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looks like a springfield trapdoor cavalry carbine..
 

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Used a Snider type breech.They were many old muskets converted in this fashion to become cheap shotguns. Widely sold by mail order houses such as Sears in late 1800's and early 1900's. Zulu was one of the most common trade names used and has become a genereic term to identify the breed.
 

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ZULU is correct. Several gunmakers in Belgium and France would take old worn out surplus military muzzle loading muskets and convert them to a breech loading single shot shotguns by cutting off the breech end of the gun and fitting some sort of side swinging breech block and boring out the barrel to a shotgun gauge. They would also bend the hammer over to strike the new firing pin. These guns were originally intended to be sold to natives in Africa hence the ZULU name. Of course they made it to the United States where they sold for as little as $3,00 each.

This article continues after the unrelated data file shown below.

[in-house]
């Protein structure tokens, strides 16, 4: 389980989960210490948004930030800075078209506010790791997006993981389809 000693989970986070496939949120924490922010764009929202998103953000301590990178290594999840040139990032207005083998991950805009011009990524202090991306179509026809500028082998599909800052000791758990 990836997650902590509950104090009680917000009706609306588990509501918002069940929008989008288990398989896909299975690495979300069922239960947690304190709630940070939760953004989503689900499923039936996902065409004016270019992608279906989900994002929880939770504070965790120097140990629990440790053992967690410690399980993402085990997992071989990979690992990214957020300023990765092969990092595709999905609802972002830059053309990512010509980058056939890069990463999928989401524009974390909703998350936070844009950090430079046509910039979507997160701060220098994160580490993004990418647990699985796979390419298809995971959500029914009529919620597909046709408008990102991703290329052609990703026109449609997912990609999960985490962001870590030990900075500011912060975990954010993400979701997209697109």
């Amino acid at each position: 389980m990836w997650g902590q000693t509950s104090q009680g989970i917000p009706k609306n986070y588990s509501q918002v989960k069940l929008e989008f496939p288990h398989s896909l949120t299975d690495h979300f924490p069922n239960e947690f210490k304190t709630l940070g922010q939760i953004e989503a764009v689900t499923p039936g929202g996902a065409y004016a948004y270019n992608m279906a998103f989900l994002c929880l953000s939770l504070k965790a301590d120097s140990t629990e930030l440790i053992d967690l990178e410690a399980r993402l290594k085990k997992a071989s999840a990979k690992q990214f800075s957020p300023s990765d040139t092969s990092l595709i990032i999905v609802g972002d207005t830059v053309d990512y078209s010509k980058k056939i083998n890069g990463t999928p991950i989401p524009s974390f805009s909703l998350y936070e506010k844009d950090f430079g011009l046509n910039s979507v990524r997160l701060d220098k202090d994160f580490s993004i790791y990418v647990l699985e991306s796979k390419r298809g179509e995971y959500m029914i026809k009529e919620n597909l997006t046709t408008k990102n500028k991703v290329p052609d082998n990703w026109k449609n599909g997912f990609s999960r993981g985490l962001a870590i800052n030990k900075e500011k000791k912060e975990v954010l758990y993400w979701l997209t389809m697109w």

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The story is in three parts:
1. French military muzzle loading rifled musket of around .69 cal.
2. French military conversion of muzzle loading muskets to make breach loaders. Many of these were used in the Franco Prussian War because there were not enough bolt action needle guns in French service.
3. Converted breach loading muskets sold as surplus by the French (and Germans who captured many) to Belgian firms who reworked them into cheap shotguns. Conversion consisted of shortening the wood and reaming them into shotguns.
 
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